Diesel Tech Fall 2007
LARGER INTERCOOLERS CAN SERVE AS A RADIATOR TO COOL THE INTAKE AIR TEMPERATURES THAT FEED A TURBO.
According to Peter Treydte, Test Group manager at Banks Power, the purpose of an intercooler is to increase the air density that is delivered to the cylinders of the engine.
“When we consider air density, there are two issues that must be included,” Treydte explains, “temperature and pressure.” Treydte says the higher the pressure and the lower the temperature of the intake air, the greater its density. This is the result of effectively compressing more air molecules into a given amount of volume.
Turbochargers are density increasing devices by venue of the fad that they increase the pressure of the intake air by compressing it,” Treydte explains. “However, one negative side offed of compressing the air is an increase in the air temperature. This results in a potential drop in air density. Treydte says in some cases, an inefficient turbocharger compressor selection when operated at high pressure levels can increase the air temperature enough that the increase in pressure is negated. As a result, improper turbo selection can actually hurt engine performance.
“Even proper turbo selections will increase the air temperature at higher boost levels,” Treydte says. “In these cases, an intercooler can be used to increase the air density by cooling the intake air temperature. Assuming that the intercooler does not dramatically compromise the pressure of the intake air, an improvement in air density will result from a drop in temperature.” Actually, intercoolers are heat exchangers-they use some method to transfer heat from the intake air to another medium. The most common type of intercooler in a street driven turbocharged vehicle is an air-to-air intercooler. “This is a device that might look very much like the coolant radiator in the vehicle and is usually mounted just behind the grill, Treydte says.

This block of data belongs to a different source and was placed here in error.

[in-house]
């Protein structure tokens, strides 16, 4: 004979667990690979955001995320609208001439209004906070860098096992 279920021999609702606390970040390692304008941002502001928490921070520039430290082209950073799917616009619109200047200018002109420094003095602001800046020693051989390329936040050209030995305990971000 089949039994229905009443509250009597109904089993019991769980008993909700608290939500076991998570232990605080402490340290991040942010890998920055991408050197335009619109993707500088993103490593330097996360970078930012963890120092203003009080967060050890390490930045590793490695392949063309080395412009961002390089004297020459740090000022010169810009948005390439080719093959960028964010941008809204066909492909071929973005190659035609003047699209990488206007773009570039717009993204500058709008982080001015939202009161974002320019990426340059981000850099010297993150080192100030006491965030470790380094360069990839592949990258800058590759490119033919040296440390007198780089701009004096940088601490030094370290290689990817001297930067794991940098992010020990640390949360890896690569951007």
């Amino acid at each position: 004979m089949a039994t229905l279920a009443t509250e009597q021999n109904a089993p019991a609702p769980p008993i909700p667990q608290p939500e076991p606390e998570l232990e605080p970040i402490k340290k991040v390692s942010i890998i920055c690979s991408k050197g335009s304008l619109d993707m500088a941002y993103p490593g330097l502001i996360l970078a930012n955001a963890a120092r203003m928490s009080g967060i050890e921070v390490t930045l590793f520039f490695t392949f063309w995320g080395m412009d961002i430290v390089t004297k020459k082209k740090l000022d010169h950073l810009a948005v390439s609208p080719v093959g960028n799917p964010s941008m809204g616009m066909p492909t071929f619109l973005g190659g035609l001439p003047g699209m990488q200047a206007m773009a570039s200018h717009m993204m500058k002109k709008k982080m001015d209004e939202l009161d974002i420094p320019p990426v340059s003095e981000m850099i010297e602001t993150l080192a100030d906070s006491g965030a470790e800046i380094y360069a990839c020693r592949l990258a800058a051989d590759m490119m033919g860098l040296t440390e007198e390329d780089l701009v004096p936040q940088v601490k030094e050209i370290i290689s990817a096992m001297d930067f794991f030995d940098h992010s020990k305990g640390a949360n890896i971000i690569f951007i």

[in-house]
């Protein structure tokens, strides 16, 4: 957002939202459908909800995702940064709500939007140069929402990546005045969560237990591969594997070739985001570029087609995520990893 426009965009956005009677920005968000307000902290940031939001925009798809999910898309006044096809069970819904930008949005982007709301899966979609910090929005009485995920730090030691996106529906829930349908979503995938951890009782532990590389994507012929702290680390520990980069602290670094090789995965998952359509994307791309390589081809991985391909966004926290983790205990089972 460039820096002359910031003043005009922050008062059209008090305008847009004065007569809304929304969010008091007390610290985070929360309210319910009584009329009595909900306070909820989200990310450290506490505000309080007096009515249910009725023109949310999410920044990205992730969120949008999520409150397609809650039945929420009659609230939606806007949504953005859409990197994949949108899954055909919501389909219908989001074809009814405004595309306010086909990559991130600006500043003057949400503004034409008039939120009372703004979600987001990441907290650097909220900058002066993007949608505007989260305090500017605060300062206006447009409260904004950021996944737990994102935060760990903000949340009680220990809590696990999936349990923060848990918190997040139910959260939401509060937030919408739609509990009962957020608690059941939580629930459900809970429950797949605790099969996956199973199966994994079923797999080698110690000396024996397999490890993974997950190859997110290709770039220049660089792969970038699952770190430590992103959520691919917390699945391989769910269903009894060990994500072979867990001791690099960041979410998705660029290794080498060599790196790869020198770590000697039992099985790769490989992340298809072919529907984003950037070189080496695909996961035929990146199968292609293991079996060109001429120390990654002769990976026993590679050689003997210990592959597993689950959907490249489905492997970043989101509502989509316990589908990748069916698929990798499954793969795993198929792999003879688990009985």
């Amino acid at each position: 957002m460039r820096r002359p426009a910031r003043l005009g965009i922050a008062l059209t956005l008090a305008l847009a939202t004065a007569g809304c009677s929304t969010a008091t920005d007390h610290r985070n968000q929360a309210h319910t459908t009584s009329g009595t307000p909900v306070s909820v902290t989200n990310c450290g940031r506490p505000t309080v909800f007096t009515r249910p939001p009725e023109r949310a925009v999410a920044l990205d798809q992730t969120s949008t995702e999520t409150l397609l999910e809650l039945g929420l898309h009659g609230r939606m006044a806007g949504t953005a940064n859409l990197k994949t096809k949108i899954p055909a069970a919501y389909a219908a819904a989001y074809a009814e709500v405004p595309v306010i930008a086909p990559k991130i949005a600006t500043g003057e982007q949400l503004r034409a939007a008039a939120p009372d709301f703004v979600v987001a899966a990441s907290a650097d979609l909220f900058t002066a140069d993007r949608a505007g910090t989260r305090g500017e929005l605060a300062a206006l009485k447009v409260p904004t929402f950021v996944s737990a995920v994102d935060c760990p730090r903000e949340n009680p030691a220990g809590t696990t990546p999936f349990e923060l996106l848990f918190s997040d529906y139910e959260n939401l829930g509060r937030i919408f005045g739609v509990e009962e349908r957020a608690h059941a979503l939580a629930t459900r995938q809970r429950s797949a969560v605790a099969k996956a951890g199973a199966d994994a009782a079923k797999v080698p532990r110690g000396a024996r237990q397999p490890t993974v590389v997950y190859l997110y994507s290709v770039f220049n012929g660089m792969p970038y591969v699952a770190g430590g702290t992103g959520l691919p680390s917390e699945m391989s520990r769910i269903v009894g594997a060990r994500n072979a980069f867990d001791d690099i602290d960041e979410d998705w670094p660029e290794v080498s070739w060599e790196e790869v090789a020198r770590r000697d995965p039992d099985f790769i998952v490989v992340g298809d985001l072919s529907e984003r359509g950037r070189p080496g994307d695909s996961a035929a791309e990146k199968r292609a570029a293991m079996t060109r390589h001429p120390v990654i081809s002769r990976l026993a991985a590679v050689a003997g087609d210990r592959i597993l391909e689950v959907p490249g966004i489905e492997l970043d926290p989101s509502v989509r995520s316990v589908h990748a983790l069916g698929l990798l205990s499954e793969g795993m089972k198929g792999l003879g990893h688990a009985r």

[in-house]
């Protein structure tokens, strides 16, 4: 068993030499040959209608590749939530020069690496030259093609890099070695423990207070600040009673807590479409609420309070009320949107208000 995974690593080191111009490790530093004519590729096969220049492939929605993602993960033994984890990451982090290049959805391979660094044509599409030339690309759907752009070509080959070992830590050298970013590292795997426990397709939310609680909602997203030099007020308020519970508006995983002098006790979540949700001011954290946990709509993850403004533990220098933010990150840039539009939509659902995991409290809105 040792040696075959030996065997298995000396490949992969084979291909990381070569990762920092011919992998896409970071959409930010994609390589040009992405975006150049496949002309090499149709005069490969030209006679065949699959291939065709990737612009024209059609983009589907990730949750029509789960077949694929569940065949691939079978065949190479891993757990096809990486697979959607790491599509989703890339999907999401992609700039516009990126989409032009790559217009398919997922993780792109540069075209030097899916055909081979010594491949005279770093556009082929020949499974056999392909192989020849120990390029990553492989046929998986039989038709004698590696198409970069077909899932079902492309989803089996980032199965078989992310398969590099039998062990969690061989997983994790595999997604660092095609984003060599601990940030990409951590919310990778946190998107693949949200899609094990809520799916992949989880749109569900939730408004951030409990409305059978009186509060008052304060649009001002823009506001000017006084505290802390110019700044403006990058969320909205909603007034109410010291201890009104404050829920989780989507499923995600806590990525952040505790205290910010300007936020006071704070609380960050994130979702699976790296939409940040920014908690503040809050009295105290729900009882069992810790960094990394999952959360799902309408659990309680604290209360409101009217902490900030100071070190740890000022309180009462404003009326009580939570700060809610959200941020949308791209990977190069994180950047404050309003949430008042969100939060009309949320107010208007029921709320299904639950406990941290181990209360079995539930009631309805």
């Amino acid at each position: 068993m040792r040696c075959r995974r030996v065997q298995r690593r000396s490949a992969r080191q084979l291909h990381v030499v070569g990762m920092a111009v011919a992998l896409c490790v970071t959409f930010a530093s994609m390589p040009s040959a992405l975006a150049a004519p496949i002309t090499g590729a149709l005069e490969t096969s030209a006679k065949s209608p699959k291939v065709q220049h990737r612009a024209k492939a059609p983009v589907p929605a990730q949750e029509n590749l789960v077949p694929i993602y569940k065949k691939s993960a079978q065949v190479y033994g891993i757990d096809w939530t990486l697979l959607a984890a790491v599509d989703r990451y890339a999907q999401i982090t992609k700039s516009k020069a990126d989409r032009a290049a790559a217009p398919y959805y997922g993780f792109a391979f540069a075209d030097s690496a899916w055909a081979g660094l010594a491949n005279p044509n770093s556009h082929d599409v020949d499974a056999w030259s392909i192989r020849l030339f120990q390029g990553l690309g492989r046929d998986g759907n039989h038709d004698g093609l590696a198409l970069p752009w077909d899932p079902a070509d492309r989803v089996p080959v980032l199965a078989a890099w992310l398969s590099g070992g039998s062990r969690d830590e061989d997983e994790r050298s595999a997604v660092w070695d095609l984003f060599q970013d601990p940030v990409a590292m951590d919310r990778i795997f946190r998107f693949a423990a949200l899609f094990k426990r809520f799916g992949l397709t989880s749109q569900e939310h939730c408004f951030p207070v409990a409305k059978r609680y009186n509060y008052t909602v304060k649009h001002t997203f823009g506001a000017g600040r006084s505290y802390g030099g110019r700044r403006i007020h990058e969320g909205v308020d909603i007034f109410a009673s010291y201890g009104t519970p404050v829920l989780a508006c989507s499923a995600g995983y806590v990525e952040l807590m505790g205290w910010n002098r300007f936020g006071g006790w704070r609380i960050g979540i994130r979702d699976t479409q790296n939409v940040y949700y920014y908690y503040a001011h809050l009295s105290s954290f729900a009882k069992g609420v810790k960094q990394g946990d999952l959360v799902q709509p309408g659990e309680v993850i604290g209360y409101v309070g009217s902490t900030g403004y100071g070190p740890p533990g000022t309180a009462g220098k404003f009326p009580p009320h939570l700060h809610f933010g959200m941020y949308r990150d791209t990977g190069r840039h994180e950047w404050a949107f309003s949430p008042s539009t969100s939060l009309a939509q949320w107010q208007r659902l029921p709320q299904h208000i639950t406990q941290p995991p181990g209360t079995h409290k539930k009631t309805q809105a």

Treydte explains that intake air is duded from the outlet of the turbocharger into one side of the intercooler. At high boost levels, the temperature of this air can be high, sometimes exceeding 500 degrees F. The hot air is then routed through a stack of tubes with internal fins. Heat is transferred from the air to the fins and then to the outside of the metal tubes. As outside ambient air flows over the face of the intercooler (either as a result of the motion of the vehicle or assisted by a fan), the heat is transferred out of the tubes, through external fins and into the ambient air.
“The result is cooler air exiting the Intercooler before it is delivered to the cylinders of the engine, Treydte explains. The intercooler used in this process is commonly referred to as an air-to-air heat exchanger. An air-to-liquid heat exchanger can be more effective than an air-to-air design, but is usually limited to marine or racing applications where an abundance of a cooling liquid is present, he says. “The design of the intercooler must not only consider the benefits of cooling the intake air, but pressure should not be dramatically compromised while the air is traveling through the unit,” Treydte explains. “If the intercooler is too restrictive, it may cool the intake air dramatically, but would sacrifice air density by causing too much pressure loss, resulting in a poor efficiency or possibly even a reduction in overall air density. Good intercooler design relies on an approach that optimizes air density by achieving the maximum temperature reduction with a minimum pressure Joss.”
According to Treydte, in the diesel pickup truck aftermarket, the best intercoolers achieve better density recovery than the factory designs by optimizing the size of the intercooler core and streamlining the flow path created by the boost tubes and the end tank design. The Banks Techni-Cooler intercooler achieves the maximum air density by replacing the factory intercooler with an optimized design without the requirements of vehicle modification. The Techni-Cooler installs easily into the factory mounting locations. “Once cooler air is introduced to the cylinder, the result is either a lower exhaust gas temperature when the same amount of fuel is delivered or an increase in power at the same EGT as a result of the ability to add more fuel, he says. For more information go to www.bankspower.com.